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Baltimore athletes use red light therapy to improve athletic performance and recovery speed.

Red Light Therapy Enhances Athletic Performance and Recovery

Whether you’re a boxer, dancer, runner, lifter, or enjoy other recreational or professional sports, red light therapy can keep you in tip top shape for performing and feeling your best. Red light therapy is gaining popularity in the athletic world as a tool for performance enhancement and injury recovery. This therapy has been shown to help increase blood flow, reduce inflammation, and improve the body’s ability to produce ATP – the molecule that powers our cells. As a result, it is increasingly being used by athletes to improve their performance and speed up their recovery time. NFL teams have been known to use red light therapy to keep their football players healthy and ready to play.

How it works

One of the primary benefits of red light therapy for athletes is its ability to improve circulation. During a session, red and near-infrared light waves penetrate the skin and stimulate the production of nitric oxide. Nitric oxide is a molecule that helps to dilate blood vessels, increasing blood flow to the muscles and improving oxygenation. This increased blood flow can help athletes perform better during training and competitions by providing their muscles with more oxygen and nutrients, resulting in improved endurance and strength.

Another way that red light therapy can benefit athletes is by reducing inflammation. Inflammation is a natural response that occurs when the body is injured, and it can cause pain, swelling, and reduced range of motion. Red light therapy has been shown to reduce inflammation and muscle damage by decreasing the production of inflammatory cytokines and increasing the production of anti-inflammatory cytokines. This can help athletes recover more quickly from injuries and get back to training and competing faster.

Red light therapy also stimulates the production of ATP in the body. ATP is the molecule that powers our cells, and it is essential for muscle function and recovery. By increasing ATP production, red light therapy can help athletes recover more quickly from workouts and competitions, reducing soreness and fatigue.

Studies have shown that red light therapy can also help athletes recover from injuries faster. In one study, athletes who received red light therapy for knee injuries experienced a significant reduction in pain and inflammation compared to those who did not receive the therapy. Additionally, those who received red light therapy were able to return to their sport more quickly than those who did not.

Overall, red light therapy is a safe and effective way for athletes to improve their performance and speed up their recovery time. Whether you are a professional athlete or a weekend warrior, red light therapy can help you reach your fitness goals and recover more quickly from injuries. If you are interested in trying red light therapy, be sure to call a qualified professional at New Beginnings Baltimore. We can help you design a customized treatment plan that meets your individual needs. With the right approach, red light therapy can be a valuable tool in your athletic training and recovery arsenal.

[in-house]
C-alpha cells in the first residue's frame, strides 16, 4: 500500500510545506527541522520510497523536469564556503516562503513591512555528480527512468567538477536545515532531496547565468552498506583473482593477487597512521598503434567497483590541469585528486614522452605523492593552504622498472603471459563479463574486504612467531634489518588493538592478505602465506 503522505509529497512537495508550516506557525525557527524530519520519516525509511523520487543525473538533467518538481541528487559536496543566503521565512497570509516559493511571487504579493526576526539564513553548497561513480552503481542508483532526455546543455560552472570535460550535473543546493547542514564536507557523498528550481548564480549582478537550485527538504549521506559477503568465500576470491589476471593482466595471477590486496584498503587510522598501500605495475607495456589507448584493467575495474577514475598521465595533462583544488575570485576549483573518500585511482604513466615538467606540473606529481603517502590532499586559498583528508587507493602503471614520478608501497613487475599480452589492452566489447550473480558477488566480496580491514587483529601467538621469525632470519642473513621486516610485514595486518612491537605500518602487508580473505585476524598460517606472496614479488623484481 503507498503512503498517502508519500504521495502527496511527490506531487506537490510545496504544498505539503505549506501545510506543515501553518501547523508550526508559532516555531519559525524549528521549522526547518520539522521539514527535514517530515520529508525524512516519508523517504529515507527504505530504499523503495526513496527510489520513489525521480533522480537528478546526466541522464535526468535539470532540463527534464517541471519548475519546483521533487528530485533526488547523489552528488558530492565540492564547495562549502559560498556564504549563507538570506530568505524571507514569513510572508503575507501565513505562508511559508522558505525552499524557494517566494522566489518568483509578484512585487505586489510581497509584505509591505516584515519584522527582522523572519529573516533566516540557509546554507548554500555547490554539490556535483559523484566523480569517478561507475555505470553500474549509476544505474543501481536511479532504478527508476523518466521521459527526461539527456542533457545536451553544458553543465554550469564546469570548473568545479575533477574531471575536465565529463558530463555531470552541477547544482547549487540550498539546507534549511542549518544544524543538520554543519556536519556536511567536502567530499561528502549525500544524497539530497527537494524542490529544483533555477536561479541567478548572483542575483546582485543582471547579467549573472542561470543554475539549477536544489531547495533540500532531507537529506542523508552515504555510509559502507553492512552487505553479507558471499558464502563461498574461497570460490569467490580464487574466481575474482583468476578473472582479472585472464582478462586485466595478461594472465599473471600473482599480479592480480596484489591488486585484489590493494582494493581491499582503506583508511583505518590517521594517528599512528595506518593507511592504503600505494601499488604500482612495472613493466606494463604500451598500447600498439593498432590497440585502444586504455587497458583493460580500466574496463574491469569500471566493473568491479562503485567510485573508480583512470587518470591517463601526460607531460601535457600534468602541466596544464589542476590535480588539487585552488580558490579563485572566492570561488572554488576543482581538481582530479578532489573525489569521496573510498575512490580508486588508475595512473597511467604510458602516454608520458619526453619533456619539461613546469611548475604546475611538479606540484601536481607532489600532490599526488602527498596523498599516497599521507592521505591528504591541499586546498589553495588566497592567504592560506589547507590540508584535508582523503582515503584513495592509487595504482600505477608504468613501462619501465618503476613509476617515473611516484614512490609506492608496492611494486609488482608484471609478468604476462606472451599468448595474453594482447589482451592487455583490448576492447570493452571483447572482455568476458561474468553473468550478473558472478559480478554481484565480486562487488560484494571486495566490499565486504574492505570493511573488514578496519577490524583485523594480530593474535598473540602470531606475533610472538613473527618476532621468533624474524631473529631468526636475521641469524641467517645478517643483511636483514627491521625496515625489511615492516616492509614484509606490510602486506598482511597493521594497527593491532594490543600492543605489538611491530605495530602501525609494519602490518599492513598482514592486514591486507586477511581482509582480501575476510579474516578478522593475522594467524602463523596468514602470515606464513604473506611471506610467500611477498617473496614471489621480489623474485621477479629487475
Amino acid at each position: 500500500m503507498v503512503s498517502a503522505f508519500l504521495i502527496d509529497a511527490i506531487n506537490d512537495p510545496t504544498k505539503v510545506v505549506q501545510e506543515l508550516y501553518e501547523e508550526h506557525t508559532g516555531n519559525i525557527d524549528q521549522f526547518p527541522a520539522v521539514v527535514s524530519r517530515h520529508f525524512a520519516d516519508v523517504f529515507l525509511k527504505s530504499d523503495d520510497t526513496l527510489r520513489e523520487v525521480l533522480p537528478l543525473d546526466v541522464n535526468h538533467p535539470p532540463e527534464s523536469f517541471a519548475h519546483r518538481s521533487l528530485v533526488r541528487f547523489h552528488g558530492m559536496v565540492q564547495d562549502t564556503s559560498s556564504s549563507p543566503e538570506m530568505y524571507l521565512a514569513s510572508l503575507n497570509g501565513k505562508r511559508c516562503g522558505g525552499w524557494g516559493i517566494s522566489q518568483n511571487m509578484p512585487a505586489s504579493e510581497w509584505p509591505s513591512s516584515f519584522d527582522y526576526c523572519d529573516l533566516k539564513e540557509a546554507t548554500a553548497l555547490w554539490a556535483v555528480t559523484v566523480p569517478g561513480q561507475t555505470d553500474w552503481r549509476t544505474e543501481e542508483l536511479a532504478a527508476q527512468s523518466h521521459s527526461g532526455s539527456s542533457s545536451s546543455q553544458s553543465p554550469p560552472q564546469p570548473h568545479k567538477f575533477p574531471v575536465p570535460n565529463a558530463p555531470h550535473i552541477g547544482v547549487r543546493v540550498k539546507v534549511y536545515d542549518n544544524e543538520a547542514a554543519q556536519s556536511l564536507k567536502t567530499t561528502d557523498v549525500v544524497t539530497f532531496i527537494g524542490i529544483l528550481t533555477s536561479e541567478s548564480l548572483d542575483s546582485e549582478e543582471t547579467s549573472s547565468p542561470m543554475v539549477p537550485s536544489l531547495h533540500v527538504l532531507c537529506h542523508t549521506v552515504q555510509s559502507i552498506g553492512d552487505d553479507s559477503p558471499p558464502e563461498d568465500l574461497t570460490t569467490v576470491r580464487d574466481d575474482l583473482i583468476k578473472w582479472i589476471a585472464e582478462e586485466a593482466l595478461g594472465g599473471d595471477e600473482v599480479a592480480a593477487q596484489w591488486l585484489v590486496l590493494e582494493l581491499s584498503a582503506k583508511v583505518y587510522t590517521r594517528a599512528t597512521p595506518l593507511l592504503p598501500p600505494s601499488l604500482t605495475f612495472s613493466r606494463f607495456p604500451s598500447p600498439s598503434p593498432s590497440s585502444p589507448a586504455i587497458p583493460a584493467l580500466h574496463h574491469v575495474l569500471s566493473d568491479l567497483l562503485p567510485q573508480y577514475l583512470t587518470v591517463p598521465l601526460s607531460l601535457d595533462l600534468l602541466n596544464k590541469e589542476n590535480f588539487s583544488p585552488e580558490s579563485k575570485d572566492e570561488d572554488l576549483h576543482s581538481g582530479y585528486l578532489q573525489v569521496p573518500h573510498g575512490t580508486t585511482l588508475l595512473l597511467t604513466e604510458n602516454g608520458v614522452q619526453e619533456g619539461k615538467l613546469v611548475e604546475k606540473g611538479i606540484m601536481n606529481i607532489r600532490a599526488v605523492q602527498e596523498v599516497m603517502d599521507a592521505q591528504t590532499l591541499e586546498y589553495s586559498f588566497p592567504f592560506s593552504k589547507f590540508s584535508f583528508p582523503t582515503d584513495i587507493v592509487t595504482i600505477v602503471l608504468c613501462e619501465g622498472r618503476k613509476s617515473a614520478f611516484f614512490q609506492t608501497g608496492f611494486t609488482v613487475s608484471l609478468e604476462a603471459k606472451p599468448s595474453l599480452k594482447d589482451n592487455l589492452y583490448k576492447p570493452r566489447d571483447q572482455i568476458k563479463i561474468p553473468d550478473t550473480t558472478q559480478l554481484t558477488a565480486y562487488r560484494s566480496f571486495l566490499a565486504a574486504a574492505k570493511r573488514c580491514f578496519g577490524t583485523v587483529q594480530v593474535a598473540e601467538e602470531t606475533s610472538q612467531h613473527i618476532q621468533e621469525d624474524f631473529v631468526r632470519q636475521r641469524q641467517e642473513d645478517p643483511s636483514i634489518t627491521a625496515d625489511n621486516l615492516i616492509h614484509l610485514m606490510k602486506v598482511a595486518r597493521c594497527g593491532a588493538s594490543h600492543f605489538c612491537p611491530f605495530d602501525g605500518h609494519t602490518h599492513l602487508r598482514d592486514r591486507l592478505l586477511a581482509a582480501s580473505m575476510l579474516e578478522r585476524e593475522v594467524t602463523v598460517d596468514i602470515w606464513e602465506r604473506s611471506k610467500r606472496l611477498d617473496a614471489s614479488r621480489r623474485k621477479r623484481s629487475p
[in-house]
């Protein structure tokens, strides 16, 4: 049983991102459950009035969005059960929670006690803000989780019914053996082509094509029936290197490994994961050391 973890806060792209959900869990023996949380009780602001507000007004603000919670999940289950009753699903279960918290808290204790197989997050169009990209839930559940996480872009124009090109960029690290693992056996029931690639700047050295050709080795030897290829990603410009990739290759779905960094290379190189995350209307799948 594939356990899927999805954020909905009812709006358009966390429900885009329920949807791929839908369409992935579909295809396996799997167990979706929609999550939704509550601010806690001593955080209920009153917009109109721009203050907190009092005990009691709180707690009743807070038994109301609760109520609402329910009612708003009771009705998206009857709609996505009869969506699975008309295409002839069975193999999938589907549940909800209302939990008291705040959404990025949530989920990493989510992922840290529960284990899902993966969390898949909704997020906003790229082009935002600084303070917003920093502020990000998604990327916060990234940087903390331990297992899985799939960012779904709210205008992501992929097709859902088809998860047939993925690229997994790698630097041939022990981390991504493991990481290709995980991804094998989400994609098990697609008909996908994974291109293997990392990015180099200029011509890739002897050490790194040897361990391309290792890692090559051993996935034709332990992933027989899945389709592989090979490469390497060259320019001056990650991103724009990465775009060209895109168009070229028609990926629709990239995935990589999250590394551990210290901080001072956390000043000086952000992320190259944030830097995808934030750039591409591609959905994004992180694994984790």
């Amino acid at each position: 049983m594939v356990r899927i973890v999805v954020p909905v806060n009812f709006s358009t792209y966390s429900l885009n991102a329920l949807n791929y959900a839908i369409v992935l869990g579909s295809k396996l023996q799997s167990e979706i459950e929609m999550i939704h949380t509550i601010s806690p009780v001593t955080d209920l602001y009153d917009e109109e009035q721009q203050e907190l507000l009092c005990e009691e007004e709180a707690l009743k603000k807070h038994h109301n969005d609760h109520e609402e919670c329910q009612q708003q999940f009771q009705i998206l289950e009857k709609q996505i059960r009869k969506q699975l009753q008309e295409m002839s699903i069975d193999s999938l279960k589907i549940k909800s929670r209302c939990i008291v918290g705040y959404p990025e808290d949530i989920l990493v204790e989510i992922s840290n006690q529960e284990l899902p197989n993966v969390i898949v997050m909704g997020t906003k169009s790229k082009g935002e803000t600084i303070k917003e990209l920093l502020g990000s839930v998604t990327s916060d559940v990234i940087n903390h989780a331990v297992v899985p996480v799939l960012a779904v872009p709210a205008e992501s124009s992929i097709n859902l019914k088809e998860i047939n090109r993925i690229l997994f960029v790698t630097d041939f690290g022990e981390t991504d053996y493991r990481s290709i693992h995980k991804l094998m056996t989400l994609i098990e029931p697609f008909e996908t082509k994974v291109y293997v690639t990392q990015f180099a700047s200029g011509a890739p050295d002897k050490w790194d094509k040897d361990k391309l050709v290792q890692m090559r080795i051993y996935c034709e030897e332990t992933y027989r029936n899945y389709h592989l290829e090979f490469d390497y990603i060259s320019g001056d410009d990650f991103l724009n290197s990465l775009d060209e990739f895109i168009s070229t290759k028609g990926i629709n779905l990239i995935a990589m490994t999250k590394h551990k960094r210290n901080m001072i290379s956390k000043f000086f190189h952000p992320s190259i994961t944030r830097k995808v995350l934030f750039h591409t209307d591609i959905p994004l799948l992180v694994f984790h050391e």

1. Leal-Junior, E.C., Vanin, A.A., Miranda, E.F. et al. “Photobiomodulation therapy for the improvement of muscular performance and reduction of muscular fatigue associated with exercise in healthy people: a systematic review and meta-analysis.” Lasers in Medical Science, 30(2): 459-468, 2015. doi: 10.1007/s10103-013-1465-4.
  2. Hamblin, M.R. “Mechanisms and applications of the anti-inflammatory effects of photobiomodulation.” AIMS Biophysics, 4(3): 337-361, 2017. doi: 10.3934/biophy.2017.3.337.
  3. Ferraresi, C., Kaippert, B., Avci, P. et al. “Low-level laser (light) therapy increases mitochondrial membrane potential and ATP synthesis in C2C12 myotubes with a peak response at 3–6 h.” Photochemistry and Photobiology, 88(3): 678-682, 2012. doi: 10.1111/j.1751-1097.2012.01090.x.
  4. Baroni, B.M., Leal Junior, E.C., De Marchi, T. et al. “Low level laser therapy before eccentric exercise reduces muscle damage markers in humans.” European Journal of Applied Physiology, 110(4): 789-796, 2010. doi: 10.1007/s00421-010-1566-z.
  5. Al Rashoud, A.S., Abboud, R.J., Wang, W. et al. “Efficacy of low-level laser therapy applied at acupuncture points in knee osteoarthritis: a randomised double-blind comparative trial.” Physiotherapy, 99(4): 312-318, 2013. doi: 10.1016/j.physio.2012.08.002.
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